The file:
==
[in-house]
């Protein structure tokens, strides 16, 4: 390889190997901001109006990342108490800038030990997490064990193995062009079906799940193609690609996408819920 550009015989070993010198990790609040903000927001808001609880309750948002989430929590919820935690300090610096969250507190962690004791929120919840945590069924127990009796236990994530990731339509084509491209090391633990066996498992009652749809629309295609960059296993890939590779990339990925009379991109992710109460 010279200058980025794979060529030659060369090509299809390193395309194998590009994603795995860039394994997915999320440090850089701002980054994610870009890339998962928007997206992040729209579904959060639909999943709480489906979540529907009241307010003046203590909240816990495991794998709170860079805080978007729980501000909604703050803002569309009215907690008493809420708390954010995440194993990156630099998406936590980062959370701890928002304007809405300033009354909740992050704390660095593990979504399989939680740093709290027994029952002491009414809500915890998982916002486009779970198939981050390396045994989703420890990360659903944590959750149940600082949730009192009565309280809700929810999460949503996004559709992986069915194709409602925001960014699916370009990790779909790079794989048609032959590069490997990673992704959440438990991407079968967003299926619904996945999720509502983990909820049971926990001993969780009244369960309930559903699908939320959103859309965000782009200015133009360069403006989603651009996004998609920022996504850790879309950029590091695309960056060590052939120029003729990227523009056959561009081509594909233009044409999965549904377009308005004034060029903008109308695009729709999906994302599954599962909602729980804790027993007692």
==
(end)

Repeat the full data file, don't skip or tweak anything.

[in-house]
């Protein structure tokens, strides 16, 4: 390889190997901001109006990342108490800038030990997490064990193995062009079906799940193609690609996408819920 550009015989070993010198990790609040903000927001808001609880309750948002989430929590919820935690300090610096969250507190962690004791929120919840945590069924127990009796236990994530990731339509084509491209090391633990066996498992009652749809629309295609960059296993890939590779990339990925009379991109992710109460 010279200058980025794979060529030659060369090509299809390193395309194998590009994603795995860039394994997915999320440090850089701002980054994610870009890339998962928007997206992040729209579904959060639909999943709480489906979540529907009241307010003046203590909240816990495991794998709170860079805080978007729980501000909604703050803002569309009215907690008493809420708390954010995440194993990156630099998406936590980062959370701890928002304007809405300033009354909740992050704390660095593990979504399989939680740093709290027994029952002491009414809500915890998982916002486009779970198939981050390396045994989703420890990360659903944590959750149940600082949730009192009565309280809700929810999460949503996004559709992986069915194709409602925001960014699916370009990790779909790079794989048609032959590069490997990673992704959440438990991407079968967003299926619904996945999720509502983990909820049971926990001993969780009244369960309930559903699908939320959103859309965000782009200015133009360069403006989603651009996004998609920022996504850790879309950029590091695309960056060590052939120029003729990227523009056959561009081509594909233009044409999965549904377009308005004034060029903008109308695009729709999906994302599954599962909602729980804790027993007692």